India’s market sees US-China tech rivalry

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Geopolitical Notes From India

M D Nalapat

THE State of California in the United States is the single biggest reason why the country is the world’s leading economy. Its coastal allure and relatively mild climate, coupled with a liberal approach to life is very different from the fundamentalist and regressive mindsets found in States such as Mississippi or Alabama, both of which are economic backwaters. The more the freedom to think, the higher the prospect of development. In the 1998, the Atal Behari Vajpayee government brought in a political operator known mainly for his fund-raising skills,Pramod Mahajan, as the Minister for Information Technology (IT), a field in which India had been setting a scorching pace over the previous six years. It must be said that in his other assignment, that of Information & Broadcasting Minister, Mahajan was an outstanding success. He was accessible to journalists and – a rare quality among politicians – truthful to them, although usually off the record.
Once, when this columnist was in Atlanta, having just returned from the CNN studio after having given a sound byte on an incident involving an aircraft, the Minister tracked him down to his hotel and warmly congratulated him on the points made. Suffice it to say that Pramod Mahajan, despite his fund raising, was very popular with both the media as well as even those in opposition parties. However, in the field of IT, he introduced a law for the industry that over the years has been added on to in regressive and restrictive ways. As a consequence, the IT industry in India has seen far lower growth rates than would have been the case had the BJP-led government followed the example of its predecessors and left the Information Technology industry alone. Since then, successive governments have sought to impose government controls on the industry, for such is the best way to garner benefits for politicians and officials. During Mahajan’s time, a company favoured by him entered the IT field to great fanfare, assisted by the Minister in his usual energetic fashion.
Every morning, software programmers would arrive in the well-furnished offices of the company, clad in suit and tie. They would, of course, leave at the end of their shift, being replaced by the next shift, also smartly attired in suit and tie. In contrast, programmers in existing IT companies that were on their way to becoming world leaders, such as WIPRO and Infosys, would reach their offices in the most casual of attire, often following timings that were flexible. Needless to add, it was the latter group rather than those belonging to the company favoured by the IT minister that did well. The “smart dresser” corporate had to exit the IT business after making a very poor mark despite huge expenditure on buildings and furnishings. Creative thought cannot be locked up in a box, nor can it be generated merely through infusions of cash. A liberal atmosphere and flexibility in rules is essential for progress, something that the European Union “Eurocrats”, for example, just never understand.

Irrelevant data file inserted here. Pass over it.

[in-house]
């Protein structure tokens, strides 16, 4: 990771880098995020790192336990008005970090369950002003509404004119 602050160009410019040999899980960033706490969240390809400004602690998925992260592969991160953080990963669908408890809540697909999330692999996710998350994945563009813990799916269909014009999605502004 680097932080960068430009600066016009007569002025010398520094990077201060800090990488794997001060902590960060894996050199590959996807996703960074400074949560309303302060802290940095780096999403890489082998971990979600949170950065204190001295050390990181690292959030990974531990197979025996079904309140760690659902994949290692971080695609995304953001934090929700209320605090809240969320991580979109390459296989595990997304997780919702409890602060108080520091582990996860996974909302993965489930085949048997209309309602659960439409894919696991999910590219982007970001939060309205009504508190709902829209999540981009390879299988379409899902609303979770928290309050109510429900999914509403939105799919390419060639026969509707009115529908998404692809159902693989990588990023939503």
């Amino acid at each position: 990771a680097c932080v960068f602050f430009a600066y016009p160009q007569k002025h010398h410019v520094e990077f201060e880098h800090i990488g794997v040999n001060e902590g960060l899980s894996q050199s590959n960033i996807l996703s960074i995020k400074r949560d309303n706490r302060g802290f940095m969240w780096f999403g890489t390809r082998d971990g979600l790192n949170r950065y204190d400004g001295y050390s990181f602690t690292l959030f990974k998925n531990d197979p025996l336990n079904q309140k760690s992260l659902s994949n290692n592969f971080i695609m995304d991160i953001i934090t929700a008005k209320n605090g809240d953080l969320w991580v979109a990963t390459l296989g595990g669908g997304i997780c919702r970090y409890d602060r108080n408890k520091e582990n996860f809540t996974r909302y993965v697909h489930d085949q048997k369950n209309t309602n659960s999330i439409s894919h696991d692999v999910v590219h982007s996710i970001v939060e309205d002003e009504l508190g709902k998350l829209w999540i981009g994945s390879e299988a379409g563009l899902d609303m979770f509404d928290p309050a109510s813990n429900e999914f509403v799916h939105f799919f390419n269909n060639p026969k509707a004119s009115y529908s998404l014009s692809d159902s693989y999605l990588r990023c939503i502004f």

Thanks to California and to a lesser extent Washington State (the home of Microsoft), the US is far and away the top Tech Power in the world. Within South Asia, companies such as Google, Amazon, Facebook and Twitter have what may be termed a monopoly position within the market. In India, for example, Google and Facebook take in more than 95% of the advertising revenue of the sectors in which they are operating. Should algorithms be altered, or other technologies get deployed, it would be possible for Google and Facebook to destroy the image and therefore the careers of almost any politician of consequence. This could take place through disseminating unflattering information about the target individual in a viral manner, including material that may be made up for the purpose of destroying reputations.